Warfair – helping businesses in warzones to export across the world
#MoreThanExport – Optimum Export’s blog series about exporting with a bigger purpose
They trade with quality products from conflict-affected countries along with European partners. We do this because trading is a dignified way to counteract the devastating effects of war and to create income, jobs and peace.
They source the products and help with transport, quality assurance, due diligence and control and everything else which makes exporting from warzones so difficult.
They also help facilitate payment to the producers.
Watch this short informative video, in Danish, about About – warfair (website in English)
Coffee from Yemen is the world’s best. Mocca, the town is in Yemen and they exported coffee from there in the 17th century.
Christian Friis Bach – The man behind Warfair… Shopping for peace
Christian Friis Bach has had an esteemed career and track record within overseas development.
He was a member of the Danish Parliament and Secretary of State for overseas development. Then, he became secretary-general at the Danish Refugee Council and he was also deputy secretary-general at the United Nations
Sourcing the products and the producers
Warfair had hoped that in the beginning NGOs and United Nations agencies, that work in areas affected by conflict, would be able to help with contacts to potential producers. That didn’t work because they don’t deal with trade, so they have had to rely on other contacts.
Their starting point was to ask what kind of products they are proud of in different countries and that was how we sourced liquorice, nuts and safran from Afghanistan, cashew nuts from Burkina Faso, coffee from Yemen and sesame from Somalia The products are generally not the cheapest, but there is a market for this type of high quality products.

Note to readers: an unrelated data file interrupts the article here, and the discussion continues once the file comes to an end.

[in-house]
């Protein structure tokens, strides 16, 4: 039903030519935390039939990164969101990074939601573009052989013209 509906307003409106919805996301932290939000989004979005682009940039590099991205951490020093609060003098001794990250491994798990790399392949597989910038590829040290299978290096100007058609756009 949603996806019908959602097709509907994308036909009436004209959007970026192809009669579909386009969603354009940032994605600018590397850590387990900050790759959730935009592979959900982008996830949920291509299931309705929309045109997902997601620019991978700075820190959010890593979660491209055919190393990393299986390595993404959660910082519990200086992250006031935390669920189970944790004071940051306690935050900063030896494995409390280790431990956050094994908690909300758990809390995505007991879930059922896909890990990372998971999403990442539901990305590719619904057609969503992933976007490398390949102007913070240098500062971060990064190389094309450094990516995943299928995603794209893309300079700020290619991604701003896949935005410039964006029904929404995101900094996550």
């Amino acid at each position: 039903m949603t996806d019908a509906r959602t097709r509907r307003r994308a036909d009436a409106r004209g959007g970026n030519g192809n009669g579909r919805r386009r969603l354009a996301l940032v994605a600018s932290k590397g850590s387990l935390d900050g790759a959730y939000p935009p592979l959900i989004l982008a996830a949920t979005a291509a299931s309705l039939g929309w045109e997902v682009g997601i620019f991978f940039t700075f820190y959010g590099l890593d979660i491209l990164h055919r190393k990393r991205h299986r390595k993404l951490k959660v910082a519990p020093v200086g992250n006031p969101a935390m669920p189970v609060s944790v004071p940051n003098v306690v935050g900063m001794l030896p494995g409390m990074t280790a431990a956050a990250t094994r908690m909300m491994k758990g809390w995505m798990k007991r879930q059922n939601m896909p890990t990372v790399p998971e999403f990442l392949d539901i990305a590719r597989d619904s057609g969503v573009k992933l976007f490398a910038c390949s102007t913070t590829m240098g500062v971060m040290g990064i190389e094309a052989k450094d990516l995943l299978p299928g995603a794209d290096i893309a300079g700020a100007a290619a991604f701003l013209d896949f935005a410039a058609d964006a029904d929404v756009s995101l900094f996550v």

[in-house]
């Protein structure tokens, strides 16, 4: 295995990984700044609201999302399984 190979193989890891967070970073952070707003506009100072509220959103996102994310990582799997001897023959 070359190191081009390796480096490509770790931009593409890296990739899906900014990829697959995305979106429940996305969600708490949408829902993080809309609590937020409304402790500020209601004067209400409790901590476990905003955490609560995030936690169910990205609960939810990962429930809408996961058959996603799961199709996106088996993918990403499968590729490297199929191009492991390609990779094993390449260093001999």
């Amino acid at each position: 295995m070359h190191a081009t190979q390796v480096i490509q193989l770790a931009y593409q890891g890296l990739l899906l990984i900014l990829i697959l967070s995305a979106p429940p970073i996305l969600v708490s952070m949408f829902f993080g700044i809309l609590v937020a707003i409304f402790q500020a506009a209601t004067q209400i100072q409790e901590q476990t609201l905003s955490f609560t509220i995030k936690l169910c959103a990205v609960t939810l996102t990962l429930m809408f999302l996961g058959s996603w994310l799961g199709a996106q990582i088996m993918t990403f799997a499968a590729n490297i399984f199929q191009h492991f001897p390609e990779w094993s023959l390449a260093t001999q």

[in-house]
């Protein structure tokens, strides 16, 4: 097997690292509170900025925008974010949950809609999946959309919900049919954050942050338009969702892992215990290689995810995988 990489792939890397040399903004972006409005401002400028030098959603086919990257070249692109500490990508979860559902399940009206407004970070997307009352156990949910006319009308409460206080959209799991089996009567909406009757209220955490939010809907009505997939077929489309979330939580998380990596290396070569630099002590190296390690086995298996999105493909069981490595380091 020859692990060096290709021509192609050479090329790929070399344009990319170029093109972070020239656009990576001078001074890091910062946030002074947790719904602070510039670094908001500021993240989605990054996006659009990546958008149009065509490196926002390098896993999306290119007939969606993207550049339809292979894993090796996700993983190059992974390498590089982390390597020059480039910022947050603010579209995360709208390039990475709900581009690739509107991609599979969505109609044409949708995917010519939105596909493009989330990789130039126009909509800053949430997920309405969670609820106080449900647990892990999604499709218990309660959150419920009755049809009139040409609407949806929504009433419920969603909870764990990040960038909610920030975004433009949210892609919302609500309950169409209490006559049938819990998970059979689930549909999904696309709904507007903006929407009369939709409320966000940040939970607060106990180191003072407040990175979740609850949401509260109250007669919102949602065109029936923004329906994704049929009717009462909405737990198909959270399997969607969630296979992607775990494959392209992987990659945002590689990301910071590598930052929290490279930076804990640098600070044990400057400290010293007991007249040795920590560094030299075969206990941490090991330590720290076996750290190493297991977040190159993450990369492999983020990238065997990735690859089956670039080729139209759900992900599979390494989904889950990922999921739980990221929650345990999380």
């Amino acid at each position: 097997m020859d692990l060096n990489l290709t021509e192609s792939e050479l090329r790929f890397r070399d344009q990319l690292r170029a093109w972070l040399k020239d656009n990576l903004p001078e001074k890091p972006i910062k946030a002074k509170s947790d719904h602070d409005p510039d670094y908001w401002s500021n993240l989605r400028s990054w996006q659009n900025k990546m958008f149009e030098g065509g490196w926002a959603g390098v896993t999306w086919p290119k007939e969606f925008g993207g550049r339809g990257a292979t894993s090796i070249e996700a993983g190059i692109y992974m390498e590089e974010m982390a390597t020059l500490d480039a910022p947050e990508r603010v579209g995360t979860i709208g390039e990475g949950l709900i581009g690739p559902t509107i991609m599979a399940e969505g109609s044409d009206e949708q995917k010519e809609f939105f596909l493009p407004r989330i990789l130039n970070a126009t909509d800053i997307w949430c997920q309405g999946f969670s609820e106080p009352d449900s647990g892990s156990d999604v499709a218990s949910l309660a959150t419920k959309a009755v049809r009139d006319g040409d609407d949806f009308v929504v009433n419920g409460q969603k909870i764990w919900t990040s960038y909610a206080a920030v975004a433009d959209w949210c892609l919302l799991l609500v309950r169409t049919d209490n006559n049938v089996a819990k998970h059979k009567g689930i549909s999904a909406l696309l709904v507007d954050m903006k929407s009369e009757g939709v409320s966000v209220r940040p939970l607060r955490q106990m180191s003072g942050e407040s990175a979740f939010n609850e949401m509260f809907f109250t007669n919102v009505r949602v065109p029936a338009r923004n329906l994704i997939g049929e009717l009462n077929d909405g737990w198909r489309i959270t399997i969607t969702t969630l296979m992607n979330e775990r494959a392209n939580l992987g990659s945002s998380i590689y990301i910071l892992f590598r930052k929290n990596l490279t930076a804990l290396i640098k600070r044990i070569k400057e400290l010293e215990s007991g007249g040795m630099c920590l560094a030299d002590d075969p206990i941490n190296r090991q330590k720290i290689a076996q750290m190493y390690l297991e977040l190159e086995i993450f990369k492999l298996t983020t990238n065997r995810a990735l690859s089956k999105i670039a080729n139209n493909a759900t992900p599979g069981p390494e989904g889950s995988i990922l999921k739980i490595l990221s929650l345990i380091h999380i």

Warfair are keen to emphasise that people should not buy the products out of pity, as that is not sustainable. We want people to buy the products because they are high quality, just as when you buy good wine or food.
Where Warfair operates
Apart from generating an income to the producers in these conflict zones, the products also play a role in creating more a positive image of the countries, so that Afghanistan and Yemen are not just associated with war.
The company has an Advisory Board that helps Warfair with strategy, economy and business development and an Ethical Committee that overlooks the implementation of the ethical policies and principles.
6000 packages of Safran to Irma (a key Danish supermarket)
Two large boxes have arrived (see below) with 6000 bags with 0.5 g of Safran in each to the Danish retailer Irma. It is their first “private label” production – specially packed bags so they can fit into the special sustainable spice packaging in Irma. By moving bags, stickers and packing to Afghanistan we create even more income and more jobs. This is needed in Afghanistan – especially right now where international troops leave the country. It creates uncertainty and the large turnover and income created by the foreign presence disappears.
One of those who have been working in safran production is Shah Mohammad for 43 years. He had his own business, but went bankrupt during Covid-19 and has now a job at Afghanistan Saffron Company, where they buy our Safran. He weighs Safran and it provides income to the family. The work is not so physically hard, and it has therefore also helped with the back problems he had previously.
Coffee from Yemen to South Korea and Denmark
After a persistent effort of partner Yemen Journey the first container with top quality Yemenitic coffee is on the way to South Korea. It is one of the first major business orders outside Europe that Warfair has helped to secure.
The coffee comes from the well-known coffee farmer Ghalib Ahmed al-Hamasi, Hadda in the Haraz region and has a cupping score of over 88, which is very high.
After many challenges, there are now over two tons of quality coffee at a value of total approx.
£50,000 on the way.
So, exporting with a bigger purpose also makes commercial sense #MoreThanExport
The next blogs in the series include
- How a woman-owned business in Afghanistan is selling premium, handpicked quality dried fruits and nuts across the world
- How genuinely diverse and inclusive businesses are better at developing export with a bigger purpose